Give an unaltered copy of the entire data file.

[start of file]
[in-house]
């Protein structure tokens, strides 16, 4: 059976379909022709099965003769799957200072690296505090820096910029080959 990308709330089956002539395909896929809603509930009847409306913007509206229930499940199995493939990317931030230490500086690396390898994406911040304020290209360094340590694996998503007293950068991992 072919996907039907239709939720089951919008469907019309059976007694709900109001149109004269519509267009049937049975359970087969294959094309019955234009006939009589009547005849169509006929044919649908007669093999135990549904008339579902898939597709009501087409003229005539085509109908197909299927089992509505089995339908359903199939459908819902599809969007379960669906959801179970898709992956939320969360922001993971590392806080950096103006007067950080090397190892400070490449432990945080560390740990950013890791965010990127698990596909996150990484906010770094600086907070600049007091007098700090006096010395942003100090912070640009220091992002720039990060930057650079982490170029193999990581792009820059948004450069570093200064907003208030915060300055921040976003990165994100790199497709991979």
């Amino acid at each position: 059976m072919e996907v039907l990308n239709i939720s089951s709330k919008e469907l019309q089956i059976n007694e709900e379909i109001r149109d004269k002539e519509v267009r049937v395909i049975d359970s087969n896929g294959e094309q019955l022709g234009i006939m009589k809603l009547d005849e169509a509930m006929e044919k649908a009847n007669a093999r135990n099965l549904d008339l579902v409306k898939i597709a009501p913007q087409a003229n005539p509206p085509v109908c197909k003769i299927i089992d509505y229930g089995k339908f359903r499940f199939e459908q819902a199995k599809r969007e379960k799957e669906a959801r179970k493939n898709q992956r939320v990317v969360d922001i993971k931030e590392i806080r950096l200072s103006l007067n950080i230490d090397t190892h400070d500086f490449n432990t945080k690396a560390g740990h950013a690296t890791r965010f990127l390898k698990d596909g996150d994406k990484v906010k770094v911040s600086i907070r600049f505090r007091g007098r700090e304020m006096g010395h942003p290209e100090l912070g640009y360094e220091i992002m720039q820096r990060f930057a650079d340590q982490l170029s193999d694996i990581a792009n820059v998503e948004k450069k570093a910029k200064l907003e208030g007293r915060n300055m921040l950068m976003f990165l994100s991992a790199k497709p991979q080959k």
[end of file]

[in-house]
């Protein structure tokens, strides 16, 4: 059976379909022709099965003769799957200072690296505090820096910029080959 990308709330089956002539395909896929809603509930009847409306913007509206229930499940199995493939990317931030230490500086690396390898994406911040304020290209360094340590694996998503007293950068991992 072919996907039907239709939720089951919008469907019309059976007694709900109001149109004269519509267009049937049975359970087969294959094309019955234009006939009589009547005849169509006929044919649908007669093999135990549904008339579902898939597709009501087409003229005539085509109908197909299927089992509505089995339908359903199939459908819902599809969007379960669906959801179970898709992956939320969360922001993971590392806080950096103006007067950080090397190892400070490449432990945080560390740990950013890791965010990127698990596909996150990484906010770094600086907070600049007091007098700090006096010395942003100090912070640009220091992002720039990060930057650079982490170029193999990581792009820059948004450069570093200064907003208030915060300055921040976003990165994100790199497709991979």
């Amino acid at each position: 059976m072919e996907v039907l990308n239709i939720s089951s709330k919008e469907l019309q089956i059976n007694e709900e379909i109001r149109d004269k002539e519509v267009r049937v395909i049975d359970s087969n896929g294959e094309q019955l022709g234009i006939m009589k809603l009547d005849e169509a509930m006929e044919k649908a009847n007669a093999r135990n099965l549904d008339l579902v409306k898939i597709a009501p913007q087409a003229n005539p509206p085509v109908c197909k003769i299927i089992d509505y229930g089995k339908f359903r499940f199939e459908q819902a199995k599809r969007e379960k799957e669906a959801r179970k493939n898709q992956r939320v990317v969360d922001i993971k931030e590392i806080r950096l200072s103006l007067n950080i230490d090397t190892h400070d500086f490449n432990t945080k690396a560390g740990h950013a690296t890791r965010f990127l390898k698990d596909g996150d994406k990484v906010k770094v911040s600086i907070r600049f505090r007091g007098r700090e304020m006096g010395h942003p290209e100090l912070g640009y360094e220091i992002m720039q820096r990060f930057a650079d340590q982490l170029s193999d694996i990581a792009n820059v998503e948004k450069k570093a910029k200064l907003e208030g007293r915060n300055m921040l950068m976003f990165l994100s991992a790199k497709p991979q080959k």